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Abduction, Incest and Rape-Part III (of III)

III

Back in the jury room, someone said, "What about a foreman?"  No one volunteered.  I let that go for ten seconds or so and said I'd been a foreman before and chaired many meetings, so I'd volunteer and begin simply by asking everyone to talk, without stating firm decisions, about what they'd heard and been thinking.  Then we would move to the charges.   I emphasized I'd happily not do this if anyone else wished to.  There was consensus welcoming my offer.  

Julianne and I went for a salad at a nearby upscale fast food restaurant.  We had little time but covered a lot of ground. With degrees from Tufts and Columbia, she was smart and focused. I’ve counseled so many young people about their careers that I asked her to just let me spell things out about State, the IMF, NGOs, the U.N. agencies, and so forth. She knew how to listen and also how to quickly answer my questions about her strengths and interests. You couldn’t find a better person for many jobs in Washington.  She said her fiancé wanted to go into human rights work, so I talked a bit about that career path, lots possibilities, lots of frustration and obstacles.

When we all had returned from lunch,  Peter  suggested that we consider naming one of the young women as a foreperson instead of me since they were the preponderant group present. I wondered if there some alpha male rivalry afoot, but I repeated that I'd be fine with someone else acting as foreperson.  In fact, I had just gone to lunch with Julianne, who had degrees in Latin American affairs, strategic planning and organizational psychology. Why not her? Agreement came quickly. Julianne accepted, keeping her position at the white board, where she had already volunteered to write things since my handwriting is so bad.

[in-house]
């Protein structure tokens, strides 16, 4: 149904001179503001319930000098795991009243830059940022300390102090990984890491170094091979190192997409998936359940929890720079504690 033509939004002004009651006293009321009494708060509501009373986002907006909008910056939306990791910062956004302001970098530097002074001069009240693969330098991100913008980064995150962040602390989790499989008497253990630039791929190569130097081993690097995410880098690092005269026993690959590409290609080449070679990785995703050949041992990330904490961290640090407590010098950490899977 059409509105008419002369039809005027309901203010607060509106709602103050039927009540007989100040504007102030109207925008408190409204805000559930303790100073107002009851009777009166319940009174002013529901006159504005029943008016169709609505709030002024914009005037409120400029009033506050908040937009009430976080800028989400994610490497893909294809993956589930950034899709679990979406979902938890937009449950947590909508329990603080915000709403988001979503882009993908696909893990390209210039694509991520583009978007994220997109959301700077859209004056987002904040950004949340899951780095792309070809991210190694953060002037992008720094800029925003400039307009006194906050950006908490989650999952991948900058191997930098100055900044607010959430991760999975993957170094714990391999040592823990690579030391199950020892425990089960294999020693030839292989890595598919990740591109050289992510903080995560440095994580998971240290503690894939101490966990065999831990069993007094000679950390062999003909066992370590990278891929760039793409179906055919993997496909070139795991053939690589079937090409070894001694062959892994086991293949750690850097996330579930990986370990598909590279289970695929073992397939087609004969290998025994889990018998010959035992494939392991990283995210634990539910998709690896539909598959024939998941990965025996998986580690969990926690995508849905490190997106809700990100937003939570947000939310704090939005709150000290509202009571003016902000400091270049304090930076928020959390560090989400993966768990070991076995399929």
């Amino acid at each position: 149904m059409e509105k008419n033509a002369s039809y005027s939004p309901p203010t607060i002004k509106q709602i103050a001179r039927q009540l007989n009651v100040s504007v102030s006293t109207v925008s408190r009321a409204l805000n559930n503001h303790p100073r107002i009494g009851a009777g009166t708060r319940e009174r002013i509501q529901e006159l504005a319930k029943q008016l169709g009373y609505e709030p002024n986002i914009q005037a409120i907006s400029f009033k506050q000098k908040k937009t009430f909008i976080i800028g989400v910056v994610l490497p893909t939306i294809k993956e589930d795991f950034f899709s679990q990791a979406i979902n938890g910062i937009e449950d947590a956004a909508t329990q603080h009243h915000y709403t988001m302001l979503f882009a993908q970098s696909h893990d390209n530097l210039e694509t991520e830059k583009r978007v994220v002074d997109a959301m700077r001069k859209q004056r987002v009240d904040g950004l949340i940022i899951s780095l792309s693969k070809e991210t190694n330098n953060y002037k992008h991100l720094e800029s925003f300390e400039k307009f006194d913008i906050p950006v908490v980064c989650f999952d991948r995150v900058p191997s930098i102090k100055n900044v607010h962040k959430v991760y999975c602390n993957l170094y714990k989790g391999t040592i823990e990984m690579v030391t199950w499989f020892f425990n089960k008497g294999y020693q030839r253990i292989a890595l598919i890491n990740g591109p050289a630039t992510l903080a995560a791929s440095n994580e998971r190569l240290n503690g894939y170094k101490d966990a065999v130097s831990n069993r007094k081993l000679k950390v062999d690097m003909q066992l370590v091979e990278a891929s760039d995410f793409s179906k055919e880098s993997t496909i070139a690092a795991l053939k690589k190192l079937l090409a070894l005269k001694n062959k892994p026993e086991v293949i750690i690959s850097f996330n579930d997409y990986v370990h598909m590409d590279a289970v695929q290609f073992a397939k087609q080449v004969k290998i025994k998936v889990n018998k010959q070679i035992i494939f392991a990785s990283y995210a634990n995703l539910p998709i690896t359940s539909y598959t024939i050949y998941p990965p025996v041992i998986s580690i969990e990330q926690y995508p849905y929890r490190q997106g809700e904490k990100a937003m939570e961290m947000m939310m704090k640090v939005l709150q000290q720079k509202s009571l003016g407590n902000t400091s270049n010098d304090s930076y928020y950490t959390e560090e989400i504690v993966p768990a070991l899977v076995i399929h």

We started with incest.  The paternity test was clear, and Ernesto’s semen was in Sofia’s vagina. No one believed Sofia had put it there. So in a general chattering that couldn’t have lasted more than a minute,  Ernesto had  lost the most decisive battle of all. The jury found Sofia credible and Ernesto not credible.   Incest was an easy charge to decide: guilty.

Abduction came next.  Anna the Russian-American said she had to have a logical basis for her judgment and it was this: if Sofia had wanted sex with Ernesto, why would she call the police afterward? What would she gain?  If he were arrested, she couldn’t have more sex with him. She couldn't blackmail him or place some other kind of hold on him. Further, she would hardly have called her boyfriend, as she did.  Nor would she have told her mother.  Consequently, Ernesto's story was illogical, and Anna concluded that Sofia didn’t realize what he had in mind. He had deceived her and used that deception to abduct her and molest her.